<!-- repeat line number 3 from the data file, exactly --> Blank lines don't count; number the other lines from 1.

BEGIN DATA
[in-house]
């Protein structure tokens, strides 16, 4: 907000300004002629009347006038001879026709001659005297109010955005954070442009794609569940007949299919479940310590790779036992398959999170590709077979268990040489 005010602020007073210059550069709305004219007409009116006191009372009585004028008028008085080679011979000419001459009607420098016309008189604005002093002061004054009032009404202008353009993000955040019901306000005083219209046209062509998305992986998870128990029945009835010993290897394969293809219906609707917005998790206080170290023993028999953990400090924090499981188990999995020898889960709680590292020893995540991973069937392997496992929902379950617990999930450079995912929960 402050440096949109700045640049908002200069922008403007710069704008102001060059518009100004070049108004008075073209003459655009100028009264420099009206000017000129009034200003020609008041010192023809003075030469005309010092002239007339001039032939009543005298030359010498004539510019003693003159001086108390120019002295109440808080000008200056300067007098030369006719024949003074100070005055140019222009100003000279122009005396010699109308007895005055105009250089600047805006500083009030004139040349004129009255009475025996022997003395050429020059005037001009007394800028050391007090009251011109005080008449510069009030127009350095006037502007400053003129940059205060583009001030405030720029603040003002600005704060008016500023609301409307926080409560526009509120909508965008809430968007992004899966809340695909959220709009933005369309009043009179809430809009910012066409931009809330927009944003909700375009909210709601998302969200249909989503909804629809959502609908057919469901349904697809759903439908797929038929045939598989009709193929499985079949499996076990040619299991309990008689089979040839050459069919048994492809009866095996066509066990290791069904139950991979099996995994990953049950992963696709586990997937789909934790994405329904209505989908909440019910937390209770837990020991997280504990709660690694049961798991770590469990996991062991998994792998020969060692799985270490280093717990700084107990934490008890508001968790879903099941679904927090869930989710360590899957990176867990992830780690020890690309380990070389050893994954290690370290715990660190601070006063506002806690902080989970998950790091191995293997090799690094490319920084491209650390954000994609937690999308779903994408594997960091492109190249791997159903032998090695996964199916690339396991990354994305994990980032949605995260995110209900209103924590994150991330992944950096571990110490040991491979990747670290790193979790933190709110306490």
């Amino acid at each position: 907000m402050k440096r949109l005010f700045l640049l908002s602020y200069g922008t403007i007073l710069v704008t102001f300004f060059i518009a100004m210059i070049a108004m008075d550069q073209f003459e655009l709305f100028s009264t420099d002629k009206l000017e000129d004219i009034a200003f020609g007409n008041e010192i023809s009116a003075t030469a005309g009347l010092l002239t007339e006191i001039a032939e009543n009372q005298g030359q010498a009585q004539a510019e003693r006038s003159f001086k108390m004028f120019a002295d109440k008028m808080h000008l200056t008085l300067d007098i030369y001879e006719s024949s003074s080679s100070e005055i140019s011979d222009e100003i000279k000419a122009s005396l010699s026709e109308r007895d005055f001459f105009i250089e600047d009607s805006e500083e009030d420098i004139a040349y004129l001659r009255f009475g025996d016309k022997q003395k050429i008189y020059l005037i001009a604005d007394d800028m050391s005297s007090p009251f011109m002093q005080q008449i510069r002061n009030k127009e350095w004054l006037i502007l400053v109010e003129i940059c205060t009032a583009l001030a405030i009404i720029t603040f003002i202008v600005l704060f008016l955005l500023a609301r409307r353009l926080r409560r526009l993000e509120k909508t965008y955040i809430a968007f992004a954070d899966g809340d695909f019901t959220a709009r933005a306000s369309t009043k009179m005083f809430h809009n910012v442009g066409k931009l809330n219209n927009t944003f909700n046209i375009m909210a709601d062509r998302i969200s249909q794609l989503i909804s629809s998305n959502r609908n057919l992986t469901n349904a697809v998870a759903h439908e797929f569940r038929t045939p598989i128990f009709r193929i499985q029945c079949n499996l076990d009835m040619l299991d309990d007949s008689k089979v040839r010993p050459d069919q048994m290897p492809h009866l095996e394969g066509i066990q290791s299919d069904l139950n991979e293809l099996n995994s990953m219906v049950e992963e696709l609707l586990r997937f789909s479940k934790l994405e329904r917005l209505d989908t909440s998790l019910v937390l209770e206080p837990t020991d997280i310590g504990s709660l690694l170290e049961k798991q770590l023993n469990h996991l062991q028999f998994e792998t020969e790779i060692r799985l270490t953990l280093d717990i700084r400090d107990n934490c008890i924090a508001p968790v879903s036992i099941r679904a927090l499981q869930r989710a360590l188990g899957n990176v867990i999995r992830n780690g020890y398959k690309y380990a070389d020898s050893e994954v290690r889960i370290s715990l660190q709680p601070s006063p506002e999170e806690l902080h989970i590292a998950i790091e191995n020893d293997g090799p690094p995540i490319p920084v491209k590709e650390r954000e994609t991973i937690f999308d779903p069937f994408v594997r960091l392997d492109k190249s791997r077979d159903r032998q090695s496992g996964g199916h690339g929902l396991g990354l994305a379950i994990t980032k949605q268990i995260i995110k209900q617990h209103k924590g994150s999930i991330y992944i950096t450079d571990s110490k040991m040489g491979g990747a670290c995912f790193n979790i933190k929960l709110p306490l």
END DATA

């Amino acid at each position: 907000m402050k440096r949109l005010f700045l640049l908002s602020y200069g922008t403007i007073l710069v704008t102001f300004f060059i518009a100004m210059i070049a108004m008075d550069q073209f003459e655009l709305f100028s009264t420099d002629k009206l000017e000129d004219i009034a200003f020609g007409n008041e010192i023809s009116a003075t030469a005309g009347l010092l002239t007339e006191i001039a032939e009543n009372q005298g030359q010498a009585q004539a510019e003693r006038s003159f001086k108390m004028f120019a002295d109440k008028m808080h000008l200056t008085l300067d007098i030369y001879e006719s024949s003074s080679s100070e005055i140019s011979d222009e100003i000279k000419a122009s005396l010699s026709e109308r007895d005055f001459f105009i250089e600047d009607s805006e500083e009030d420098i004139a040349y004129l001659r009255f009475g025996d016309k022997q003395k050429i008189y020059l005037i001009a604005d007394d800028m050391s005297s007090p009251f011109m002093q005080q008449i510069r002061n009030k127009e350095w004054l006037i502007l400053v109010e003129i940059c205060t009032a583009l001030a405030i009404i720029t603040f003002i202008v600005l704060f008016l955005l500023a609301r409307r353009l926080r409560r526009l993000e509120k909508t965008y955040i809430a968007f992004a954070d899966g809340d695909f019901t959220a709009r933005a306000s369309t009043k009179m005083f809430h809009n910012v442009g066409k931009l809330n219209n927009t944003f909700n046209i375009m909210a709601d062509r998302i969200s249909q794609l989503i909804s629809s998305n959502r609908n057919l992986t469901n349904a697809v998870a759903h439908e797929f569940r038929t045939p598989i128990f009709r193929i499985q029945c079949n499996l076990d009835m040619l299991d309990d007949s008689k089979v040839r010993p050459d069919q048994m290897p492809h009866l095996e394969g066509i066990q290791s299919d069904l139950n991979e293809l099996n995994s990953m219906v049950e992963e696709l609707l586990r997937f789909s479940k934790l994405e329904r917005l209505d989908t909440s998790l019910v937390l209770e206080p837990t020991d997280i310590g504990s709660l690694l170290e049961k798991q770590l023993n469990h996991l062991q028999f998994e792998t020969e790779i060692r799985l270490t953990l280093d717990i700084r400090d107990n934490c008890i924090a508001p968790v879903s036992i099941r679904a927090l499981q869930r989710a360590l188990g899957n990176v867990i999995r992830n780690g020890y398959k690309y380990a070389d020898s050893e994954v290690r889960i370290s715990l660190q709680p601070s006063p506002e999170e806690l902080h989970i590292a998950i790091e191995n020893d293997g090799p690094p995540i490319p920084v491209k590709e650390r954000e994609t991973i937690f999308d779903p069937f994408v594997r960091l392997d492109k190249s791997r077979d159903r032998q090695s496992g996964g199916h690339g929902l396991g990354l994305a379950i994990t980032k949605q268990i995260i995110k209900q617990h209103k924590g994150s999930i991330y992944i950096t450079d571990s110490k040991m040489g491979g990747a670290c995912f790193n979790i933190k929960l709110p306490l």